Sarcopenia in Cancer Patients

Andree Kurniawan*
Department of Internal Medicine, Pelita Harapan University, Indonesia

*Corresponding author: Andree Kurniawan, Pelita Harapan University, Lippo Vilage, Karawaci, Jl. M.H Thamrin No.1100, Klp. Dua, Kota Tangerang, Banten 15811, Indonesia

Published: 24 Apr, 2017
Cite this article as: Kurniawan A. Sarcopenia in Cancer Patients. Ann Clin Case Rep. 2017; 2: 1474.


Skeletal muscle consists of 40%-50% of total body mass in healthy humans [1]. Commonly skeletal muscle function is performing muscular contractions that make physical activities of daily living and exercise could be done. Skeletal muscle also had a role as an essential regulator of metabolic and inflammatory homeostasis [2].
Emerging evidence shows that decreased muscle mass known as sarcopenia is a prevalent condition in cancer patients regardless of disease stage and nutritional status and is associated with higher mortality in cancer patients [3-6]. The reports of skeletal muscle as a prognostic factor emphasize the need of better understanding of the best tools to diagnosis sarcopenia in cancer patients. The challenge in clinical practice will be in the assessment of sarcopenia to identify those who might benefit most from if cancer patients given interventions. Here, we review the current evidence evaluating diagnostic tools to diagnosis sarcopenia in cancer patients.
Sarcopenia is defined as a decrease of skeletal muscle mass (SMI) and function [7]. It is usually associated with frailty syndrome, physical inactivity, decreased mobility, slow gait, and poor physical endurance [8]. The exertion of muscle contraction is measured as muscle strength. Muscles are composed of individual muscle fibers, which are characterized by their size, twitch velocity and metabolic phenotype. All anatomic features play a central role for regulation of muscle contraction and muscle metabolism. In cancer patient there is muscle dysfunction as any measureable impairment in muscle strength or muscle composition independent of the underlying cause [2,8].
Prevalence of sarcopenia in advanced cancer patients was found to vary among various types of cancer, stage of disease, and also depends on the tools measuring it. In Early stage cancer who underwent curative surgery in the study of Breast cancer survivor, the HEAL study, sarcopenia measured using DXA scan. The prevalence was 16% from 471 patients [6]. In hepatocellular carcinoma patients underwent curative hepatectomy, 40.3% of 186 patients were classified as sarcopenia by using CT scan [9].
Sarcopenia is a strong independent predictor of all-cause, CVD- and cancer mortality, morbidity and QoL in non-cancer groups [10]. The Importance of sarcopenia as predictor of prognosis was reported in patients with early stage breast cancer. Survivors diagnosed with sarcopenia, assessed on average 12 months after diagnosis, had almost three-fold higher all-cause mortality rate (HR = 2,86) compared with non-sarcopenic survivors [6]. Sarcopenia is associated with poorer prognosis in patients with advanced cancer of breast cancer. Study conducted by Prado found that patients with metastatic breast cancer had shorter time-to-tumor progression (101 days) relative to nonsarcopenic patients (173 days) [11].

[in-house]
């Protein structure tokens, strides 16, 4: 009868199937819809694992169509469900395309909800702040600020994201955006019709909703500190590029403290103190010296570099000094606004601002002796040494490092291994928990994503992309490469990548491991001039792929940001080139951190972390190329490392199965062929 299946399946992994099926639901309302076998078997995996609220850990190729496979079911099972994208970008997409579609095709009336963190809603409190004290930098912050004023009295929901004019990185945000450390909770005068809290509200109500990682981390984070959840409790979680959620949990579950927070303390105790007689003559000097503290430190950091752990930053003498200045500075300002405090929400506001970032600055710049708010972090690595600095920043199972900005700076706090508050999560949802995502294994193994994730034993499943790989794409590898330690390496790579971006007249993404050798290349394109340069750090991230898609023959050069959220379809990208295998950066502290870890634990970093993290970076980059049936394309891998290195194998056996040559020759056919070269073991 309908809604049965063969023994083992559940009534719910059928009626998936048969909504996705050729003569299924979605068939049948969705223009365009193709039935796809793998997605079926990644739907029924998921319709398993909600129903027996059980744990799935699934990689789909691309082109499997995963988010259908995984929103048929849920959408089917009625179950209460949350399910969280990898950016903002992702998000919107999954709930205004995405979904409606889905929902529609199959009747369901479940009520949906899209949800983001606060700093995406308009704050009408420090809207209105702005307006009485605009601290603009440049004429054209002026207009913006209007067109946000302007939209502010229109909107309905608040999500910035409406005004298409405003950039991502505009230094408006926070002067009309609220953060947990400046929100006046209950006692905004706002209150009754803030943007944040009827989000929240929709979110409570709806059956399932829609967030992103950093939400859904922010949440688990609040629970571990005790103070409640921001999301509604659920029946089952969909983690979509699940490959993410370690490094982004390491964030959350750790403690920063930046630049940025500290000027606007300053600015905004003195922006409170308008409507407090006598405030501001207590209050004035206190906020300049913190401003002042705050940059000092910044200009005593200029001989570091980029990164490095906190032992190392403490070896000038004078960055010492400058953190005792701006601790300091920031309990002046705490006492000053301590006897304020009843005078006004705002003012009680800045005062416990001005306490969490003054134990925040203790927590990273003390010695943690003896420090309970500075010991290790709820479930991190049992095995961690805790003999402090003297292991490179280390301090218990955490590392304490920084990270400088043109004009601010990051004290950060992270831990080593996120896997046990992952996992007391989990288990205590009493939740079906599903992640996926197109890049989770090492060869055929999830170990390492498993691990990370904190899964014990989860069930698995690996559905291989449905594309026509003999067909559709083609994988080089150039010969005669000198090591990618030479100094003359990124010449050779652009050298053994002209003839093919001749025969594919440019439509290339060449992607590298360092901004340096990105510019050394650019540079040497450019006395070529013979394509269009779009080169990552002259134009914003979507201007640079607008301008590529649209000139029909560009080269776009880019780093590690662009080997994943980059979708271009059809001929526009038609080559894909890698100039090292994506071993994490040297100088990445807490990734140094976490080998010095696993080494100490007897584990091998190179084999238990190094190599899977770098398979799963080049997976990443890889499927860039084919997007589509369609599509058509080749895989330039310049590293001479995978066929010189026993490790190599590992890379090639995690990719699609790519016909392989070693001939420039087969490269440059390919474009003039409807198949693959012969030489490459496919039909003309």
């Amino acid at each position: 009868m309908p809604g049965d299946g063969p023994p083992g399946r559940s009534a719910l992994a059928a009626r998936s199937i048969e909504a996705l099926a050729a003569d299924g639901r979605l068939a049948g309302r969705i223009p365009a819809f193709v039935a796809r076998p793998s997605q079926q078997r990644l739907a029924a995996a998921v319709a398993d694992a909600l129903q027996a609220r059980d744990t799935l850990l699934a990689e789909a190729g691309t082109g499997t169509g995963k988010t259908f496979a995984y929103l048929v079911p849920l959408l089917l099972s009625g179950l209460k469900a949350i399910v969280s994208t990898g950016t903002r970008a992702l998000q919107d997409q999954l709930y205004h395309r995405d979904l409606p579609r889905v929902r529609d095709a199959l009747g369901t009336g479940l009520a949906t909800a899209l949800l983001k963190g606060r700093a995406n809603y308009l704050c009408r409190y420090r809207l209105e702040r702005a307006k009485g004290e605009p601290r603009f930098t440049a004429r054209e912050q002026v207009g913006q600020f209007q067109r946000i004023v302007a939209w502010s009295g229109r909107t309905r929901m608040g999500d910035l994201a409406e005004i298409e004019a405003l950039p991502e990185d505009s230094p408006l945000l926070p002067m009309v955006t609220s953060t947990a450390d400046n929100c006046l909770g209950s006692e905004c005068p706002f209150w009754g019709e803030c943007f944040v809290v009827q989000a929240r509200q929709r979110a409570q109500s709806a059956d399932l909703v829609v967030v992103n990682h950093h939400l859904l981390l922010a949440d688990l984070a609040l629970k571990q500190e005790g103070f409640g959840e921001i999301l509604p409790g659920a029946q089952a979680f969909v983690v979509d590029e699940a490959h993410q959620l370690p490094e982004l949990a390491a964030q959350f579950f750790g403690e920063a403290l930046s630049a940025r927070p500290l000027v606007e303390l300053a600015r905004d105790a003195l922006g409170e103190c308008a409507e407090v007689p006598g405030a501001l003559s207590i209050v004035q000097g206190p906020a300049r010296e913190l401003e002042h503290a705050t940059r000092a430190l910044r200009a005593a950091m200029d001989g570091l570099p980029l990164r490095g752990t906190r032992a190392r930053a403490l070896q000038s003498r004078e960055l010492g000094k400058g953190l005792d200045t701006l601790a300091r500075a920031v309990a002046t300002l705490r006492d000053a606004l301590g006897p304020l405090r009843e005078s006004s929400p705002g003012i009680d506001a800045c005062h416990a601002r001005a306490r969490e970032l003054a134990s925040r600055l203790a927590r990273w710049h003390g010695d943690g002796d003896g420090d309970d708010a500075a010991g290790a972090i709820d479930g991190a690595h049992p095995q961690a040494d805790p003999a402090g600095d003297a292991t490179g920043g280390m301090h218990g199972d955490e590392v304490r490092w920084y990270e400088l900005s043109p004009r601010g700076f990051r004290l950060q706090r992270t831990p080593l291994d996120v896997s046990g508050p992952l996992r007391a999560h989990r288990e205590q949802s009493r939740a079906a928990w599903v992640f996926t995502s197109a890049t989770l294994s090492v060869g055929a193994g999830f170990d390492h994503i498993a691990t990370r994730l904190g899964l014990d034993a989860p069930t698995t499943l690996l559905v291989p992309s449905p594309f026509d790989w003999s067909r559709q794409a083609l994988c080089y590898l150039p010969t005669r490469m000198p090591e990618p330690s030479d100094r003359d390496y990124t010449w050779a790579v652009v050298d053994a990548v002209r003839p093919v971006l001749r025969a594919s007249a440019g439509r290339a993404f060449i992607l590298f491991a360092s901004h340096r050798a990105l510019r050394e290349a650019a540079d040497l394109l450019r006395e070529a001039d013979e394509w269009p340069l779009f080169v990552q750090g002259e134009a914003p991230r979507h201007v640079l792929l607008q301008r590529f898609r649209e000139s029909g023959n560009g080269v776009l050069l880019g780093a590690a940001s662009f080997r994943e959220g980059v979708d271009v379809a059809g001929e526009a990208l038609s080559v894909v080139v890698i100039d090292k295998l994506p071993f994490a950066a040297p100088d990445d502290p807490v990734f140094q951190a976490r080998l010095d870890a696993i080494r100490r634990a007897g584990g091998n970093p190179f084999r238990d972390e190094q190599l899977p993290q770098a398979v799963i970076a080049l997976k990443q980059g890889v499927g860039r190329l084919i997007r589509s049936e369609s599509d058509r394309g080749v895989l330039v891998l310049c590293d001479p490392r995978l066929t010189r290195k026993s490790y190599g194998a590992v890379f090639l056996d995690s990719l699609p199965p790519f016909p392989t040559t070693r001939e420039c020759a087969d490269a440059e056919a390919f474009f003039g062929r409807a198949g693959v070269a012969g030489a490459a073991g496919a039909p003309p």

There were significant associations between muscle function and treatment complications are recently emerged from recent studies. In advanced breast cancer patients treated with capecitabine, 50% of patients presenting with sarcopenia experienced dose limiting toxicity, compared with 19,5% of non-sarcopenic patients [11]. Following hepatic resection of colorectal metastasis, sarcopenia was associated with increased risk of major postsurgical complications [12]. Sarcopenia patients also increased risk of low handgrip strength predicted longer hospital stay in patients undergoing esophagectomy for esophageal cancer [13].
Reports have found associations between muscle function and patient reported outcomes in particular fatigue in early- and advanced stage cancer patients. In breast cancer survivors evaluated after adjuvant treatment, handgrip strength was associated with several patient-reported outcomes including fatigue, pain and QoL [14]. Kilgour et al. found several measures of muscle function; handgrip strength, quadriceps strength and skeletal muscle index correlated with fatigue in advanced stage cancer patients [15].
Contractile muscle function can be measured by isometric or isokinetic force/torque or more pragmatic methods including repetition maximum (RM) tests or handgrip strength. Whole-body muscle mass can be measured by body composition assessments including dual-energy X-Ray absorptiometry (DXA) scans or volume is measured via cross-sectional area (CSA) assessments by imaging modalities, for example computerized topography (CT), magnetic resonance imaging (MRI) or ultrasonography. For assessment of cellular muscle structure, muscle tissue biopsy is a valuable method allowing for detailed assessment of muscle fiber morphology, biochemical indices and gene expression profiles [8].


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